My case in particular may set a dangerous precedent, as the government expands its definitions of “transportation” and “harboring.” The smuggling and harboring laws have always been applied selectively: with aggressive prosecutions of “criminal” networks but leniency for big agriculture and other politically powerful industries that employ scores of undocumented laborers. Now, the law may be applied to not only humanitarian aid workers but also to the millions of mixed-status families in the United States. Take, for instance, a family in which one member is undocumented and another member, who is a citizen, is buying the groceries and paying the rent. Would the government call that harboring? If this family were driving to a picnic in the park, would the government call that illegal transportation? Though this possibility would have seemed far-fetched a few years ago, it has become frighteningly real.
The Trump administration’s policies — warehousing asylees, separating families, caging children — seek to impose hardship and cruelty. For this strategy to work, it must also stamp out kindness.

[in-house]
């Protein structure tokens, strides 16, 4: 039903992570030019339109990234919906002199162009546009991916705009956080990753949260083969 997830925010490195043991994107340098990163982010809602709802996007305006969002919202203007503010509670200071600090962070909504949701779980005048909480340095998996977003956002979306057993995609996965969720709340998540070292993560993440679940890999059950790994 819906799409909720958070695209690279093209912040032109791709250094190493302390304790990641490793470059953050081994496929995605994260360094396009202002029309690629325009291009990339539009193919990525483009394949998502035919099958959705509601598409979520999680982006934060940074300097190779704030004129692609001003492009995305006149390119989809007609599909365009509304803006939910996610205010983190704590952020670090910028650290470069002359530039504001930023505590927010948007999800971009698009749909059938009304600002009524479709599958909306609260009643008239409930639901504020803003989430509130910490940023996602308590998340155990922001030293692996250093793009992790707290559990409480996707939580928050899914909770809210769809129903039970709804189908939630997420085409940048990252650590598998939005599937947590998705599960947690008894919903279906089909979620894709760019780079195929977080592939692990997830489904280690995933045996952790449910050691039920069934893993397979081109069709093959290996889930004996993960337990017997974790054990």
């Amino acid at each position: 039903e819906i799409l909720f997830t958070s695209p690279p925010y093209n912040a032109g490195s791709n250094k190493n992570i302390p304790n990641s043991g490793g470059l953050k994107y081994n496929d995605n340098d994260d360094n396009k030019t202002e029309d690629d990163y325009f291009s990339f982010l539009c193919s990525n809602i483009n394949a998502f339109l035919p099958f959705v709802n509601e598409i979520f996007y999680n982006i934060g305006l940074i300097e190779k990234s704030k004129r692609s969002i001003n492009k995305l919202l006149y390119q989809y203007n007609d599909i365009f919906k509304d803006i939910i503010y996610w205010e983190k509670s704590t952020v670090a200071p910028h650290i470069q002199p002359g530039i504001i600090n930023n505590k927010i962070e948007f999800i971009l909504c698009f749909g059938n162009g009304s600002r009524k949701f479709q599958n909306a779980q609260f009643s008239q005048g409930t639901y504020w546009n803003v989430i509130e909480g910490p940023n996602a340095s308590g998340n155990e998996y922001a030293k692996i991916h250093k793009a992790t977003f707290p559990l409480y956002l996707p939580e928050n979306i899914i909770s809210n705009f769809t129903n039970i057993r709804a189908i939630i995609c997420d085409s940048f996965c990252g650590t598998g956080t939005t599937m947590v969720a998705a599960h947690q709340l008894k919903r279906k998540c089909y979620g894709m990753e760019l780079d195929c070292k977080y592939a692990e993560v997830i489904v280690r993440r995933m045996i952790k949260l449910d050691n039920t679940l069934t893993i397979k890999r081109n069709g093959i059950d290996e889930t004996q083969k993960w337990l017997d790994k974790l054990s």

To me, the question that emerges from all of this is not whether the prosecution will have a chilling effect on my community and its sense of compassion. The question is whether the government will take seriously its humanitarian obligations to the migrants and refugees who arrive at the border.
In Ajo, my community has provided food and water to those traveling through the desert for decades — for generations. Whatever happens with my trial, the next day, someone will walk in from the desert and knock on someone’s door, and the person who answers will respond to the needs of that traveler. If they are thirsty, we will offer them water; we will not ask for documents beforehand. The government should not make that a crime.
Beginning May 29th, Dr. Scott Warren will stand trial for offering food, water and beds to undocumented migrants in the borderlands. Join us at the Tucson Federal Courthouse, 405 W Congress St., as we stand in solidarity with Dr. Warren and resist the criminalization of aid workers and borderlands residents.Continue reading Pack The Court!
From May 13th to May 24th, No More Deaths is asking all supporters to contact the Office of the U.S. Attorney and demand they drop all charges against Dr. Scott WarrenContinue reading Call the US Attorney’s Office
TUCSON, AZ: On Sunday, May 5th, No More Deaths launched a search and rescue mission in the West Desert outside of Ajo, AZ, resulting in the ultimate recovery of four sets of human remains. The remains were encountered in the Growler Valley, the same valley in which Dr. Scott Warren was issued as citation for leaving water in summer 2017. Dr. Warren has been on trial the past two days and continuing into today for charges related to that incident